Obese adolescents with no symptoms of heart disease already have heart damage, according to new research.
The findings were presented at the Heart Failure Congress 2012, 19-22 May, in Belgrade, Serbia. The Congress is the main annual meeting of the Heart Failure Association of the European Society of Cardiology.
Obesity is a risk factor for cardiovascular disease, and previous research has shown that obese adults have structural and functional changes to their hearts. The current study (abstract P843) investigated the relationship between body mass index (BMI) and cardiac function in overweight and obese adolescents with no symptoms of heart disease.
For the study, 97 healthy adolescents had their weight, height, waist circumference and hip circumference measured. BMI and waist/hip ratio were calculated. Blood and biochemistry tests and an echocardiogram were performed. Based on their BMI, patients were divided into three groups: lean (L=32 patients), overweight (Ov=33 patients) and obese (Ob=32 patients).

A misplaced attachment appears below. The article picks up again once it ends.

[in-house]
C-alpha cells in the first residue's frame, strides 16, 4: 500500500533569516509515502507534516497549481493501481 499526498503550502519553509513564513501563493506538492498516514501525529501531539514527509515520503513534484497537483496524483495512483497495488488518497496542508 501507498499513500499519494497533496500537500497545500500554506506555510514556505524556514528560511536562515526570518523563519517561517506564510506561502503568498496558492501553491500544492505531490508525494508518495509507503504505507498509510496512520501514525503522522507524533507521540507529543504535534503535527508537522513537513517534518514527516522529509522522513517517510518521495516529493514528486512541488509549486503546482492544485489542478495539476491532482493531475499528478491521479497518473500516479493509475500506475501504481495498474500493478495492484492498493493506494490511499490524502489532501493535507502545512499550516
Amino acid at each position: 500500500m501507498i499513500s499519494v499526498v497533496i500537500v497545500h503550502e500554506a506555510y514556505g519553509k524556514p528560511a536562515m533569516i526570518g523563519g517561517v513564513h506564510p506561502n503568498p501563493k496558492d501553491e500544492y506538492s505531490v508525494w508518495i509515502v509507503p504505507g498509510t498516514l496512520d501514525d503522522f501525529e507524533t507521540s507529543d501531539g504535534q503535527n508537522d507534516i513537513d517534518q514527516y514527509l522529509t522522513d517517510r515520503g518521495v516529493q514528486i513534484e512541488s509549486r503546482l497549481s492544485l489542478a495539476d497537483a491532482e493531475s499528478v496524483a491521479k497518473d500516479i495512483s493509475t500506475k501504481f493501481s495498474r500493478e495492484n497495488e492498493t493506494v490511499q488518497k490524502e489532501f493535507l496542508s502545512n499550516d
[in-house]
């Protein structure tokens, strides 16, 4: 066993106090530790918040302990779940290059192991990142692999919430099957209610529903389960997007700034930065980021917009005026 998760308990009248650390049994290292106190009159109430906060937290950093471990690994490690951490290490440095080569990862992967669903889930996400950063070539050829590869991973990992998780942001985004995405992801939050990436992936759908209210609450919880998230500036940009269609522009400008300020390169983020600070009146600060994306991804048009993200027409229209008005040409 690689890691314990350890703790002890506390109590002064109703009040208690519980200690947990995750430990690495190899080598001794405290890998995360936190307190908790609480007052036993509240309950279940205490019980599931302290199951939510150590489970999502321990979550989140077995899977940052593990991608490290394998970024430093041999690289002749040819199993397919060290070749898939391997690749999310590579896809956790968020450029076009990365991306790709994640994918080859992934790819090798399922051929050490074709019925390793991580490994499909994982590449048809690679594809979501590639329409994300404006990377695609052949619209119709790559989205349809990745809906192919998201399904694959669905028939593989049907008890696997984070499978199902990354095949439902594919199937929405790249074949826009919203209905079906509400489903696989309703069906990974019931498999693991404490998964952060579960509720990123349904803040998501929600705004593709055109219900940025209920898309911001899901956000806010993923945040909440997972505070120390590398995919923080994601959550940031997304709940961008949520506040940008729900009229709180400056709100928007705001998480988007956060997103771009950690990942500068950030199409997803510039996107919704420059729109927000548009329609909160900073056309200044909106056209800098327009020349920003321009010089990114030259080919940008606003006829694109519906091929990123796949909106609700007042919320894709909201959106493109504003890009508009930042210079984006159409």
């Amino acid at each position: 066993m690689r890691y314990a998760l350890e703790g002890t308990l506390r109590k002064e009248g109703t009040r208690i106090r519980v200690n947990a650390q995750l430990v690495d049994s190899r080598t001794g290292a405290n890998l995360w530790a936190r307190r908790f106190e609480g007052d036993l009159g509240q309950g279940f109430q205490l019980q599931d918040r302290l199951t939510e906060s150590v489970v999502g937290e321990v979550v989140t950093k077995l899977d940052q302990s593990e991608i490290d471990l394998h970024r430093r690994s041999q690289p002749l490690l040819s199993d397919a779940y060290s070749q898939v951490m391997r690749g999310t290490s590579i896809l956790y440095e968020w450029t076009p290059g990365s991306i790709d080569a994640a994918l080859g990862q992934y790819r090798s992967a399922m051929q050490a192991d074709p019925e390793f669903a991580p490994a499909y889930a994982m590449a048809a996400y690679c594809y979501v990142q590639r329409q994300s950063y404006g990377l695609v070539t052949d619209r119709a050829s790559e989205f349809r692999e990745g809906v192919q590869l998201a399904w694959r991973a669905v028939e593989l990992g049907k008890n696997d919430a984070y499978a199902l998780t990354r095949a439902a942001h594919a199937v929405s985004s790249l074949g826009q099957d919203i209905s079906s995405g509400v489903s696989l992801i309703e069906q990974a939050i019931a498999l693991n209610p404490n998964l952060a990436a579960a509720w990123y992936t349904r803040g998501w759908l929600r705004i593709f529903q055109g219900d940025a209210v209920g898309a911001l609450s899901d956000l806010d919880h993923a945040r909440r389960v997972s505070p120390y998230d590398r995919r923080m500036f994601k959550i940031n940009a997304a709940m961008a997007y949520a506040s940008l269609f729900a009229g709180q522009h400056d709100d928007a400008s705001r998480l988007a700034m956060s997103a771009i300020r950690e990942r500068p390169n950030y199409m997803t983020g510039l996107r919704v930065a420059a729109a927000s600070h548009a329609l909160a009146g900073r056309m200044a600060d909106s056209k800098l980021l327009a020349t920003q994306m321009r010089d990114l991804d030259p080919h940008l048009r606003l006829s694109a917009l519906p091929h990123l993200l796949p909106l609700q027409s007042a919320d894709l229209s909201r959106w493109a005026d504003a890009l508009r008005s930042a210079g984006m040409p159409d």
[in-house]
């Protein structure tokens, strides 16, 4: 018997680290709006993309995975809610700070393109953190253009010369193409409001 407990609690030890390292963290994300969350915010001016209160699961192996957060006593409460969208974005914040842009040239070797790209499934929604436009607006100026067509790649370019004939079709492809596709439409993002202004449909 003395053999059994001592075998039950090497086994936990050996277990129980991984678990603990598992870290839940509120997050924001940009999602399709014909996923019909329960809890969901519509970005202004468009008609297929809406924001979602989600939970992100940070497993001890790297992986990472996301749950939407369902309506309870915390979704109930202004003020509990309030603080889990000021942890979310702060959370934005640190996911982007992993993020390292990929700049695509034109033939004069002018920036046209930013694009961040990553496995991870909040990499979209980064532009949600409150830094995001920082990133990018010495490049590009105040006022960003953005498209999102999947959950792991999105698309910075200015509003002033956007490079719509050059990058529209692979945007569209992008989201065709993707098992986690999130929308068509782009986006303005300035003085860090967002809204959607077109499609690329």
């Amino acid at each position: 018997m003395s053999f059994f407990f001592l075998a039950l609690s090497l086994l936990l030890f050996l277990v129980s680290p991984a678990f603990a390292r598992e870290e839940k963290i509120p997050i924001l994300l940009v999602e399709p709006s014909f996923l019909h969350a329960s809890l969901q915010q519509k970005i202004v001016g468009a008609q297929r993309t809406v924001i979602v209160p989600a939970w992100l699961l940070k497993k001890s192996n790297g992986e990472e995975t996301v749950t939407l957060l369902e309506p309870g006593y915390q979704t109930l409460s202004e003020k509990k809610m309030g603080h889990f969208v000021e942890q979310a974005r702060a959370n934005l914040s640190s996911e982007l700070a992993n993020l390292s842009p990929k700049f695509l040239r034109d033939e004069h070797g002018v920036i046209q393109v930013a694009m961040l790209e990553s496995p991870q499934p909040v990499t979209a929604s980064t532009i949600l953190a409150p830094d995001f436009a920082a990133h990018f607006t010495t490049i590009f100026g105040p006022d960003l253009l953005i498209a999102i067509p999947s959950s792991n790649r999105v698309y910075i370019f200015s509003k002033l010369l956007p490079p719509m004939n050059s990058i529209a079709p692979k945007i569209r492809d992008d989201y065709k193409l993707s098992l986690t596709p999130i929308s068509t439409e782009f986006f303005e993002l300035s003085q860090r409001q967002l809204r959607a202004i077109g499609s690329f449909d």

Several measures of heart size were made using information from the echocardiogram. Interventricular septal and left ventricular posterior wall thickness increased as BMI increased (L: 0.84+0.1 cm, Ov: 0.88+0.1 cm, Ob: 0.96+0.1cm, p=0.001; and L: 0.78+0.1 cm, Ov: 0.8+0.1 cm, Ob: 0.94+0.1cm, p=0.001, respectively).
Relative wall thickness and left ventricular mass index also increased in parallel to BMI (L: 0.34+0.05, Ov: 0.34+0.05, Ob: 0.40+0.04, p=0.001; and L: 47.7+8.4 g/m2, Ov: 51.9+8.3 g/m2, Ob: 65.2+13.3 g/m2, p=0.001, respectively).
Measures of heart function were also performed. Left ventricular early diastolic lateral and septal velocities were reduced only in obese adolescents (L: 15.3+3.9cm/s, Ov: 13.6+4 cm/s, Ob: 10.5+3.4 cm/s, p=0.001; and L: 1
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European Society of Cardiology